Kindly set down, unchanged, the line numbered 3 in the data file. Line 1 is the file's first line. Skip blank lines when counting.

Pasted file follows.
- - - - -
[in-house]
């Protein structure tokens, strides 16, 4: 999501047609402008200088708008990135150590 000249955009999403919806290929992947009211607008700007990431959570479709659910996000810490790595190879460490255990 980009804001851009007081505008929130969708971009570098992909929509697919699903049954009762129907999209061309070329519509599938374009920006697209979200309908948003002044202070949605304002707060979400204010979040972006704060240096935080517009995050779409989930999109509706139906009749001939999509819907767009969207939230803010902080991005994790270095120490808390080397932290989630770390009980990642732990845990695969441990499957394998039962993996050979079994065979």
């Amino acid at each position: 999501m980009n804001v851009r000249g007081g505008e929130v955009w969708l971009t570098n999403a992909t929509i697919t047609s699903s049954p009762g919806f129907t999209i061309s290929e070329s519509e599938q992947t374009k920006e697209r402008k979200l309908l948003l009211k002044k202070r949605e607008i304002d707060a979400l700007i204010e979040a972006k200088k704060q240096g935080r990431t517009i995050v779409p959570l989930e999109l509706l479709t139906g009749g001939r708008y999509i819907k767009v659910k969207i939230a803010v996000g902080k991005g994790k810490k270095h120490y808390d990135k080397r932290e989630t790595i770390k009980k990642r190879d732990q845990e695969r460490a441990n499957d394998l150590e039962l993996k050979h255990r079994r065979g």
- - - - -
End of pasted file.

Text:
């Amino acid at each position: 999501m980009n804001v851009r000249g007081g505008e929130v955009w969708l971009t570098n999403a992909t929509i697919t047609s699903s049954p009762g919806f129907t999209i061309s290929e070329s519509e599938q992947t374009k920006e697209r402008k979200l309908l948003l009211k002044k202070r949605e607008i304002d707060a979400l700007i204010e979040a972006k200088k704060q240096g935080r990431t517009i995050v779409p959570l989930e999109l509706l479709t139906g009749g001939r708008y999509i819907k767009v659910k969207i939230a803010v996000g902080k991005g994790k810490k270095h120490y808390d990135k080397r932290e989630t790595i770390k009980k990642r190879d732990q845990e695969r460490a441990n499957d394998l150590e039962l993996k050979h255990r079994r065979g």